The Air Quality reading in my hotel room in Mae Hong Son is an unhealthy 152. The door has been closed and the a/c on for about half an hour. They say mornings are worse. Hopefully it will rain tonight. I’ve already started coughing a little.
More pictures to come soon or follow me on Twitter @RichardBarrow for live reports.
19 thoughts on “Review of the Air Tricorder, a Portable AQI Sensor”
This looks like a nicely-packaged device that displays the basics (PM2.5) in particulate monitoring. But it’s not clear that the “AQI” measurement is at all accurate or useful, as the standard in the US (and most countries) is an average of hourly readings over 24 hours. Is this device really doing this? Or is the “AQI” shown here actually just the realtime PM2.5 reading represented as an official AQI measurement? Please clarify as the device is not really useful at its design point if the AQI is not done correctly.
It’s a live reading as is most other handheld devices.
Does anyone know if it’s easy to setup this measurement tool and connect to wifi, maybe via a raspberry Pi?
Great stuff, but what do use use for an air purifier?
Sorry if you already posted something about that.
I like this article Richard, however, I would like to draw attention to one particular point. That is that you keep referring to PM2.5 readings that are in fact overall air quality readings combining other pollutants. Therefore, it is an air quality index reading, not solely based on PM2.5.
As some stations do not record other pollutants, I believe that readings based solely on PM2.5 offer a better indication of the levels of most dangerous pollution in the air and provide a better argument for measuring levels of pollution consistently.
Also, it would be interesting to know how many reporting stations in Bangkok report from inside or outside buildings.
To test the accuracy you could compare the reading to the nearest official measuring station.
It would also be nice to get measurements of air in gyms and other places where people exercise and breathe heavily.
Gyms and other public places (indoors) are a good point!
I took my Tricorder to my gym in Sukhumvit area last Monday. Result: around 140 in the air-conditioned “cold zone”, over 150 in the “hot zone” (fans only)!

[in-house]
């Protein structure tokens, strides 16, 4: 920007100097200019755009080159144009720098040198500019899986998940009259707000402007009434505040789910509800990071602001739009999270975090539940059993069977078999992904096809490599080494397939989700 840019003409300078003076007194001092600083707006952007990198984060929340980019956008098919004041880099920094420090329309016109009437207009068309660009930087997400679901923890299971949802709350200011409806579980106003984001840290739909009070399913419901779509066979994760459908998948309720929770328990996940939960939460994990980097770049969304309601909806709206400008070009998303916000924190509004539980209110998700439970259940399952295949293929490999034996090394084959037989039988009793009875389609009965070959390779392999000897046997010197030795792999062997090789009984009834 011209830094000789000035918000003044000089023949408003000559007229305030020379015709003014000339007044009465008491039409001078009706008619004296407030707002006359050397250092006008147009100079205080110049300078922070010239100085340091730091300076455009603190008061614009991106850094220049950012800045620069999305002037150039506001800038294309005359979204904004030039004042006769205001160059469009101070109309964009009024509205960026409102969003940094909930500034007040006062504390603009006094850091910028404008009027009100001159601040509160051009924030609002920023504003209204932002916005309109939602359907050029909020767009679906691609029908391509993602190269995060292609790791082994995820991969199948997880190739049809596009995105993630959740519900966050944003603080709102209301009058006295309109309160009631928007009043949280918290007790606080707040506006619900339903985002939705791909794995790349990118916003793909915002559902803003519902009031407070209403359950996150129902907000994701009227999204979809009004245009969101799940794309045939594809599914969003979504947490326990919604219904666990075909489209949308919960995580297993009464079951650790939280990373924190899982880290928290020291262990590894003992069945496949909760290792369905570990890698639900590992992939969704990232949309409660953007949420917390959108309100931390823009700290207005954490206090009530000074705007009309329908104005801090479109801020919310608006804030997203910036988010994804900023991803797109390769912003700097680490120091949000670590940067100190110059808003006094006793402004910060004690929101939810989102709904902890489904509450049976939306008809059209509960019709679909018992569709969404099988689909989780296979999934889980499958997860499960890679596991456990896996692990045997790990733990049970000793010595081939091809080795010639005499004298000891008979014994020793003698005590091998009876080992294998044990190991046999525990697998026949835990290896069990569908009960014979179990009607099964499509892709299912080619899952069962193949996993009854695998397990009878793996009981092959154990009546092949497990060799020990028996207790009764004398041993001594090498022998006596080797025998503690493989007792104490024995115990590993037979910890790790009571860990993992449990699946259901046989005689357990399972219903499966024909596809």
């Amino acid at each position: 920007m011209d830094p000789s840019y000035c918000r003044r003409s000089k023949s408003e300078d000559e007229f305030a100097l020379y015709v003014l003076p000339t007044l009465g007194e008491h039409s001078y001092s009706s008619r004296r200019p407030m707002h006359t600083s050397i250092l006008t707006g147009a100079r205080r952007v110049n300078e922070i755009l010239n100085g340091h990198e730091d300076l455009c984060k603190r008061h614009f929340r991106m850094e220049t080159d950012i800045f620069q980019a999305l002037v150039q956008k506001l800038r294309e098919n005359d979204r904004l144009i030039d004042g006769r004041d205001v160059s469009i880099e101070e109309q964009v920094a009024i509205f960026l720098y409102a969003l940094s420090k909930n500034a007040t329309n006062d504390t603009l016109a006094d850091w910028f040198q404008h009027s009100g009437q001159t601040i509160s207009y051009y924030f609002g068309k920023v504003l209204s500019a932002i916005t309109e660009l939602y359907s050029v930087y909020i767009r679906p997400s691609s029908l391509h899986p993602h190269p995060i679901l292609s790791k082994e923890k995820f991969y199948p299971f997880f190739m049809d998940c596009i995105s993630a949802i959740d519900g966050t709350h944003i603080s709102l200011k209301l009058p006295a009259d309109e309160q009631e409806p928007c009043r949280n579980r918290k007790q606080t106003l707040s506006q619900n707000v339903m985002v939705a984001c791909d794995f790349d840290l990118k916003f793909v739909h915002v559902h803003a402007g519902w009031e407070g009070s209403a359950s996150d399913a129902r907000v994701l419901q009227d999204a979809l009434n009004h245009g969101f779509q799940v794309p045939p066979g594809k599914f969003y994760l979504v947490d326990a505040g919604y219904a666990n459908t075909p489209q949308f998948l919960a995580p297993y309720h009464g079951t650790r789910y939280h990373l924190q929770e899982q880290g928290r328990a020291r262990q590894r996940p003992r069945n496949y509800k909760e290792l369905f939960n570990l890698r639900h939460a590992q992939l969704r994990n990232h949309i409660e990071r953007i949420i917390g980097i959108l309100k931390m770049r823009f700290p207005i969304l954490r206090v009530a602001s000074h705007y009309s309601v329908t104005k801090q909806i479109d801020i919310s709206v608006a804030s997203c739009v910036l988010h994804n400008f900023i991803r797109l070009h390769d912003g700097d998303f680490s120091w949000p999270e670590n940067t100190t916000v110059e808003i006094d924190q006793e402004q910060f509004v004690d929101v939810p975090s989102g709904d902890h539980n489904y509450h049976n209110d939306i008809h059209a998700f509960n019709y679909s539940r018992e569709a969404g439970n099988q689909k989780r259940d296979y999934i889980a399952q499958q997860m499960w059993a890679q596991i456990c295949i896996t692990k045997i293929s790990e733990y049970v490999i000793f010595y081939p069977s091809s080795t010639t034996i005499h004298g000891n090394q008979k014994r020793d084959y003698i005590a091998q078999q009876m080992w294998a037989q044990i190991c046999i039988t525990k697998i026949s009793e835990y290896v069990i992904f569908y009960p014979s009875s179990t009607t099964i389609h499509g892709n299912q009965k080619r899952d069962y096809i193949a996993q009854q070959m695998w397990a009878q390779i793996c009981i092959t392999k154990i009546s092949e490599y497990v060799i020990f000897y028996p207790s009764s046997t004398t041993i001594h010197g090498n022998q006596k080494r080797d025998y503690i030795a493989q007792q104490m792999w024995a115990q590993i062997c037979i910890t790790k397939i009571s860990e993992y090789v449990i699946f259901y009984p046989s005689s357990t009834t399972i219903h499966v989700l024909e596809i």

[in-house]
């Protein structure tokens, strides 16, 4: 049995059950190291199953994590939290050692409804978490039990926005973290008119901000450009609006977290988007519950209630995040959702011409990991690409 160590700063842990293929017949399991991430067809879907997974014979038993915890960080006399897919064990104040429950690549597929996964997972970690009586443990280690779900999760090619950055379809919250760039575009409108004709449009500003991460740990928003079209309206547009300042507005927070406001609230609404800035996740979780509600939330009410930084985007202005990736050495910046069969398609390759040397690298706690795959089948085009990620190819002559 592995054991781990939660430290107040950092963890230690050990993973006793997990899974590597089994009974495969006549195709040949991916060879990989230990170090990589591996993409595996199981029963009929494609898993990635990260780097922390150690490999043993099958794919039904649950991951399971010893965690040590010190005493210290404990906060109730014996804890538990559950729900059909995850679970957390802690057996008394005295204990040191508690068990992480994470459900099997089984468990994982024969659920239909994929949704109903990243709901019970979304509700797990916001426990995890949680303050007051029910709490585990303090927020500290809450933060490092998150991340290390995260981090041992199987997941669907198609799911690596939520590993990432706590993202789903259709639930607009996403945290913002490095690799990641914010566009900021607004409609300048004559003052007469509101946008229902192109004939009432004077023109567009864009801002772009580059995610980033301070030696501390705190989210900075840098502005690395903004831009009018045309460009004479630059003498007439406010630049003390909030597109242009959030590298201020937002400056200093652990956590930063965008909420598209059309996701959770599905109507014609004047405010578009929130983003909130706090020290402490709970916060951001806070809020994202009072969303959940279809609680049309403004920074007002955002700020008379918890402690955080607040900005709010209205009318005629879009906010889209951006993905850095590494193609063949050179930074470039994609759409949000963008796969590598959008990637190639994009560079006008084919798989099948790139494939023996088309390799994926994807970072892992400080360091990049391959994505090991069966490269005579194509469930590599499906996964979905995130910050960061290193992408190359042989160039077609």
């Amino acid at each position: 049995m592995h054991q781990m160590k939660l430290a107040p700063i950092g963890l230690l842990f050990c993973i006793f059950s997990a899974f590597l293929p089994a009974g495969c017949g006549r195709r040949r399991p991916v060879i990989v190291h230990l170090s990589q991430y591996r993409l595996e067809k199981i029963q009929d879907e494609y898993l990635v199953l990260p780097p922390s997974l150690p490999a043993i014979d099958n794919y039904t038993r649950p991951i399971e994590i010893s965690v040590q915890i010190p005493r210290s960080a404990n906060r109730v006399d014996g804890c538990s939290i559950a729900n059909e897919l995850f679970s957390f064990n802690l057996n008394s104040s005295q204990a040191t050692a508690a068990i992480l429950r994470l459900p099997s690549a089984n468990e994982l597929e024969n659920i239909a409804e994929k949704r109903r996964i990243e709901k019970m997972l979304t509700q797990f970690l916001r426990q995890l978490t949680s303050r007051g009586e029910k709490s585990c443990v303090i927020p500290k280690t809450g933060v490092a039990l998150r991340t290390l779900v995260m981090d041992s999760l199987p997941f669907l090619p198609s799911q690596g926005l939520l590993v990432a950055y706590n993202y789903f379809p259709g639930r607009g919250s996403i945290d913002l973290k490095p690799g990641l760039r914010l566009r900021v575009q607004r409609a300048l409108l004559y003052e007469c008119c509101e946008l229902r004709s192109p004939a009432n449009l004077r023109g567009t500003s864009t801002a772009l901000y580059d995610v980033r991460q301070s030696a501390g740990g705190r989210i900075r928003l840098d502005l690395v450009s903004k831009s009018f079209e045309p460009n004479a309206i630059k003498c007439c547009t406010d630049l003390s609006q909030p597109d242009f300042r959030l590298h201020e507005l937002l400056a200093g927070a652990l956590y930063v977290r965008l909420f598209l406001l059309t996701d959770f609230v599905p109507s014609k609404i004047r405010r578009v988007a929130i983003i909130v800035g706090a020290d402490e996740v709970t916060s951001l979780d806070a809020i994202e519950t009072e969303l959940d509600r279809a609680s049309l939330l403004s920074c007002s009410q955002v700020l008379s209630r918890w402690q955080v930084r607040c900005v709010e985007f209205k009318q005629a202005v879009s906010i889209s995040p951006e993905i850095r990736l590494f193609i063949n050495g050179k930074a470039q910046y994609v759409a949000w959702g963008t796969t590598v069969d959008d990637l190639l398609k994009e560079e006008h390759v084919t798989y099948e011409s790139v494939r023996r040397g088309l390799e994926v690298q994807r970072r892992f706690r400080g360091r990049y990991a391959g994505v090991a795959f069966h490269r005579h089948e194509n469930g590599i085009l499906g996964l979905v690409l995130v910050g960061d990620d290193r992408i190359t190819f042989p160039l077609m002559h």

Also, shockingly high readings inside shopping malls; 136 in the food court of a certain big mall on Suk, around 120-130 near the elevators on the ground floor of the same mall. Do those freezing-cold aircons have any filter at all?
the filters in aircons are only for filtering out dust particles, not harmful micro particles like PM2.5 that can enter into your bloodstream.
Sure, standard filters won’t, but aircons can be retrofitted with HEPA-type filters. No idea though how much they can reduce the concentration of harmful particles in huge spaces.
Bottom line is: most people are certainly not aware of how high the concentration of particulate matter on bad air days is INSIDE seemingly clean and safe areas, such as malls, schools, gyms… Or inside their own homes, if no strong air purifier is running.
You can get an almost identical one on AliExpress for less than half the price:
I use app https://www.airvisual.com/
Yes, but they don’t have sensors everywhere. My city doesn’t have any. Hence the need to have your own.
Did you do any side by side comparisons with other particle counters to test the accuracy of the tricorder?
Really surprised at the reading from Samut Prakan waterside. Would love to test our air here at Na-jomtien, hopefully it would be much cleaner.
That’s assuming the device is accurate. The reading is meaningless otherwise.
I have tested the LE, LE2, the Node and several Chinese air quality monitors outside. All different numbers. You can try to calibrate them by standing outside the US Embassy and compare.
For testing, Dylos is a must have. I did not purchasing it since it needs to be sent for calibration all the time.
2500 baht is about the price of a LE 1 when I first got them in Shanghai. Can you find out which sensor they use? Also, can you connect to an app or gather the data?
Would like to get a couple for Vietnam?
i wonder what the number is in Pattaya ??
Richard, interesting survey you are performing. It applies not only Thailand. But the entire world. Even more important for places with low or zero pollution. So they can prevent on time, taken expensive solutions.
Thanks for sharing !
The air was intolerable Pattaya during the last three weeks of January this year … I have NEVER experienced such polluted air … I hoped rain would clear it up … it rained and the rain had NO IMPACT on the smoke in the air